First you need to define the company, organization or industry you want to penetrate. For example, maybe you want to learn more about the marketing function at Jack Widget LLC.

  • Identify individuals who work in the marketing function at Jack Widget LLC - Search on LinkedIn for people who currently work for Jack Widget LLC and use a variety of keywords like “Marketing” or “Market Development” or “Business Development”.
  • Pick one or more individuals in the list with whom you share a LinkedIn connection – Find someone you know who can provide an introduction.
  • Call or e-mail your shared LinkedIn connection – Ask the shared connection, how well do you know the target individual and would you be willing to make an introduction? What you are looking for is a warm lead. Ask the shared connection to send an e-mail or make a phone call to make the introduction. When I make these introductions I use the subject line of Virtual Introduction.
  • E-mail the target individual to ask for some “advice” – Advice is the magic word. Ask to set up a visit over the phone or in person to ask for some advice. When you ask for advice, it is a compliment!
  • Meet the target individual with a prepared list of questions – Do not share your life story or even your career story beyond what’s needed to clarify why you need advice. Keep the meeting focused on the knowledge base of the target individual. You are there to listen and learn. They will have a much better impression of you if you stay focused on the goal of the meeting, which is to get advice, rather than “pitching” them on the idea of supporting you.

Your goal is to get face time with individuals within the target organization. Ask open-ended questions about the other person. Show an interest in who they are and what they think. Find out whether this is an organization that you want to work for!

Your goal is to establish a relationship which communicates something about your personal brand without hawking it like a used car salesman! This post is part of a new regular series on the Personal Branding Blog.

You can read the original post on the Personal Branding Blog.

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Check out my book which is available on Amazon.com!

Repurpose Your Career: A Practical Guide for Baby Boomers

Also available at Barnes and Noble

You can also download my whitepaperDon’t Retire Even If you Can and What to do Instead – A Baby Boomer Manifesto

Marc Miller Career Design Specialist

Baby Boomer Career Management – Paradigm Shift

paradigm-shiftBaby Boomer Career Management – Paradigm Shift

Are you ready to make a paradigm shift in how you manage your career?

Client #1

I was sitting with a client who was networking for their next job.

He had just met with an old colleague who was working for new high tech company. His friend brought him in, introduced him around and made the proper introductions into HR.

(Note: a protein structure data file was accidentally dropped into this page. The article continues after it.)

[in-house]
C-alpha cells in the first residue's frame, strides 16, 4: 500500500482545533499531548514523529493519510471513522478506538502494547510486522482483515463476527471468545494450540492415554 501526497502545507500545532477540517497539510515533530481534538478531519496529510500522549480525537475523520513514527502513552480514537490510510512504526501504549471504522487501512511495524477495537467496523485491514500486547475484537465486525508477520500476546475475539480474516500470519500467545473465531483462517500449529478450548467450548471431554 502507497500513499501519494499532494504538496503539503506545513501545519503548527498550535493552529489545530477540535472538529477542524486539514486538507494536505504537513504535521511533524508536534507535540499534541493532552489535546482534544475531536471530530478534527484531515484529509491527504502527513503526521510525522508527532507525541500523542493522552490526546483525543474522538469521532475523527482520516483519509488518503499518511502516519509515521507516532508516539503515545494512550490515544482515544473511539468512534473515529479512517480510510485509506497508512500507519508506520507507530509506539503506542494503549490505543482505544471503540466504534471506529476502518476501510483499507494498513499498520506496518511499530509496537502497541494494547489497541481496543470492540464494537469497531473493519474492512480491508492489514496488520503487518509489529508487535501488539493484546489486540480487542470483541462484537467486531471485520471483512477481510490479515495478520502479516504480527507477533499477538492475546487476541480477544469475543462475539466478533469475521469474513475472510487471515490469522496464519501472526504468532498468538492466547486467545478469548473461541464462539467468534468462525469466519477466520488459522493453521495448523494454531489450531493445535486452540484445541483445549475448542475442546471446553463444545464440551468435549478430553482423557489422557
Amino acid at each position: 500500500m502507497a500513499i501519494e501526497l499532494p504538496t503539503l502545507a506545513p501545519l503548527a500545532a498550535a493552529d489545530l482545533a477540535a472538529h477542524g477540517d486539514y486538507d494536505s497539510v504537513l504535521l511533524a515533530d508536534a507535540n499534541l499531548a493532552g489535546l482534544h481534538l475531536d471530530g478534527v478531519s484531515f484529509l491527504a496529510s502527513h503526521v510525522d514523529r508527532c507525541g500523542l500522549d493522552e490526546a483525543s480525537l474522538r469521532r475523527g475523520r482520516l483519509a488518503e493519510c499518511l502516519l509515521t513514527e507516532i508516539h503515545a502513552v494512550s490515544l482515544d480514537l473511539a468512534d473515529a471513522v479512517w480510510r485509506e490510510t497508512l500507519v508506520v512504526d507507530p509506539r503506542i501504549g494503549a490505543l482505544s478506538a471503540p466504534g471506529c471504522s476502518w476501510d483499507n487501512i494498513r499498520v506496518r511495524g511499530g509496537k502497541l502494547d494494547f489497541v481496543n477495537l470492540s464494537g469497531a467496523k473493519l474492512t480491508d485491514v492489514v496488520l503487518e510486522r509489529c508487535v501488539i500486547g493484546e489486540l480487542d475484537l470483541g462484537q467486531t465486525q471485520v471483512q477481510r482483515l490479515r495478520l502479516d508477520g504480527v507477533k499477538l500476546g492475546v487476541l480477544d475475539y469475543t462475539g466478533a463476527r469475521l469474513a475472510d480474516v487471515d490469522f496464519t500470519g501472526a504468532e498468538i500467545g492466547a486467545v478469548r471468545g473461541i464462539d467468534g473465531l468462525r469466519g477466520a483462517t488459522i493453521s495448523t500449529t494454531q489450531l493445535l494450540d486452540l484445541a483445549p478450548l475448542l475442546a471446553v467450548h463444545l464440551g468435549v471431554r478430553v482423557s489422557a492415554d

The problem?

They had no open positions in the area where he is a good fit.

My client states “I am drilling holes and coming up empty!”

Another way to look at this is “I am drilling holes, and I am planting seeds!”

You plant enough seeds and some will germinate and sprout to the surface.

When?

You never know when!

You have NO CONTROL over the timing.

Boy is this frustrating, particularly for technical people who are used to working in predictable and controllable environments. This is a Paradigm Shift in how they manage their career.

You are out planting seeds strategically and …….waiting! ARGH!

(More: What is Strategic Networking)

Client #2

I was sitting with another client having just finished our second feedback session of his Birkman assessment. He had been diligently networking for a couple of years. He had built up his network on LinkedIn. He was getting contacted regularly for positions that…. he did not want.

What did he want? This client does not fit into a classical employee category. He had been at the same employer for over 15 years and moved from position to position as opportunities appeared.

He had just started to network strategically. We are now building his brand story that highlights his unique combinations of talents and skills. The idea is recruiters will find his LinkedIn profile, which will have the appropriate keywords, and will want to talk to him!

He then asks how long will it take to move into a new position at a new employer.

My response was the same as with client #1.

You have NO CONTROL over the timing. Another Paradigm shift in thought!

(More: Baby Boomers and your Brand Story)

Are you ready to start planting seeds?

You then need to cultivate your network on a regular basis!

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Marc Miller Career Design Specialist